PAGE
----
I confess I’m not very good at confessing.
Confession was not a big part of my faith tradition so I never learned the proper words to use or the correct posture to strike or the acceptable attitude to display. This section of my prayer notebook is thin. I have much to learn.
When it comes to confession, I tend to swing between two extremes:
#1) I think about things I’m really ashamed of and recoil at the thought of rehashing them. Let bygones be bygones. Sweep them under the rug and move on. The past can’t be changed, so don’t look back.
Lord, have mercy.
#2) I can’t think of anything to confess. I don’t drink, I don’t do drugs and I don’t sleep around. I go to church, I read my Bible and I’m a really good girl. There’s no sense in drudging up something that isn’t there.
Lord, have mercy.
I know that both extremes of that swinging pendulum are filled with error. Somewhere between beating myself up and puffing myself up, there is a place where God is patiently waiting for honest truth.
So I went looking for help. I needed words I didn’t have. If confession is a cleansing of the soul, then I wanted to learn the language, understand the posture and adjust my attitude.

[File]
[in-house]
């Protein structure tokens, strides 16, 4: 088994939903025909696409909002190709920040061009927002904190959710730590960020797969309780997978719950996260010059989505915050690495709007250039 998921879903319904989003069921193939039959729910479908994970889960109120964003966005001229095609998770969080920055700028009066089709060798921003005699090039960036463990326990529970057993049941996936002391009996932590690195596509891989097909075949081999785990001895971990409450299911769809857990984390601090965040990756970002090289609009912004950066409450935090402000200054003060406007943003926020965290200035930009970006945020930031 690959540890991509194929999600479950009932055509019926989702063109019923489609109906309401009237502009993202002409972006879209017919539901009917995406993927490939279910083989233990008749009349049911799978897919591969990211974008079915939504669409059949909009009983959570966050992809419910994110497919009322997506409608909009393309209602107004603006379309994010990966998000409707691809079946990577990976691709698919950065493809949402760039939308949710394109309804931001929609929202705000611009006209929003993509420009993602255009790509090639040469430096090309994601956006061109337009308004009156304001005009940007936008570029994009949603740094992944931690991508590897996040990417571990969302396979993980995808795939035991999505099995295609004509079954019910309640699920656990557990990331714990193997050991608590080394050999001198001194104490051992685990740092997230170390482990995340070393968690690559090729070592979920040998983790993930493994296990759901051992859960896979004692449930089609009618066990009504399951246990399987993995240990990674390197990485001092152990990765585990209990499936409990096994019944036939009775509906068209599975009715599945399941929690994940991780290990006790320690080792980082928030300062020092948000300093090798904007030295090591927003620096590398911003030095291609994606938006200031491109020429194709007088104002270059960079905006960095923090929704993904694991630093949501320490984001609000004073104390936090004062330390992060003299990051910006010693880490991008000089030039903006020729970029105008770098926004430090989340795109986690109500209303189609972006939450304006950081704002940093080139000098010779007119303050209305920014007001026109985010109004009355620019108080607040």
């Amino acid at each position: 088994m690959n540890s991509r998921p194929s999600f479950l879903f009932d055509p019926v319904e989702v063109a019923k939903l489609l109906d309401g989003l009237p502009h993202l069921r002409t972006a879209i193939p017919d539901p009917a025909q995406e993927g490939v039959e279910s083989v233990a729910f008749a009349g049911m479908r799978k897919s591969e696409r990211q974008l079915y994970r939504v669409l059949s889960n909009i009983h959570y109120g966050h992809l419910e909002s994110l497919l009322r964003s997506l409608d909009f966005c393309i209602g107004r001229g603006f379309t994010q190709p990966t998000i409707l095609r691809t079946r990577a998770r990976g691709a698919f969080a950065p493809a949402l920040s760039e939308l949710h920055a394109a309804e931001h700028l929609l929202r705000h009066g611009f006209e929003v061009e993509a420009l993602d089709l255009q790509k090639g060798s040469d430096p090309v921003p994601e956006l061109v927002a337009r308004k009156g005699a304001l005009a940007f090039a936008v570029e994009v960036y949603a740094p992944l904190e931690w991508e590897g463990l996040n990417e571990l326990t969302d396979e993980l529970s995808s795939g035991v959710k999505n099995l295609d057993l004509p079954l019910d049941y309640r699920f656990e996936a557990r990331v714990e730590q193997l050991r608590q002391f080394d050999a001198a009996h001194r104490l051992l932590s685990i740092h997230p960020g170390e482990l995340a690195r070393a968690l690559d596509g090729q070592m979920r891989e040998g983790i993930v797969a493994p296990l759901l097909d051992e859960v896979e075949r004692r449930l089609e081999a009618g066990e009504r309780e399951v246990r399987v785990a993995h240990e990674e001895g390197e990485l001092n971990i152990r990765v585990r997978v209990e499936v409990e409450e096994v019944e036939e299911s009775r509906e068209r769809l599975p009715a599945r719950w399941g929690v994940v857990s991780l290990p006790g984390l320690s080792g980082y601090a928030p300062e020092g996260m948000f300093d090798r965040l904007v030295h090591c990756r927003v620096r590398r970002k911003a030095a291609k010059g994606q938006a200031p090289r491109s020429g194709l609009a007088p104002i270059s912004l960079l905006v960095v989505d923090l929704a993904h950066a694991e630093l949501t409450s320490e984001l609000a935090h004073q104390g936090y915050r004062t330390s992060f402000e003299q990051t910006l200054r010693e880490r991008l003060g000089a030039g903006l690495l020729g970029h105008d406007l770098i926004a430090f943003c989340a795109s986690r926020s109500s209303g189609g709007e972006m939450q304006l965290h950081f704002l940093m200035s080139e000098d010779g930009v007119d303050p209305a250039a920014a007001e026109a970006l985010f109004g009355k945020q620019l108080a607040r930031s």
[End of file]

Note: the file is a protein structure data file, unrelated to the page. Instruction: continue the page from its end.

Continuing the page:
King David got me started with the scariest prayer I ever prayed:
“Search me, O God,
and know my heart;
test my thoughts.
Point out anything
You find in me
that makes You sad.”
It’s not up to me to delve into the deep, dark places of my soul to drum up some impressive sins. That’s God’s job. He does a thorough search and makes me aware of what’s lurking there. Once it’s pointed out, it’s my job to look it square in the face, agree with God that I was out of line, and say “I’m sorry”. And mean it.
Many others have written heart-felt confessions
that provide words I wouldn’t have come up with on my own.
It’s okay to steal those prayers —
no confession needed.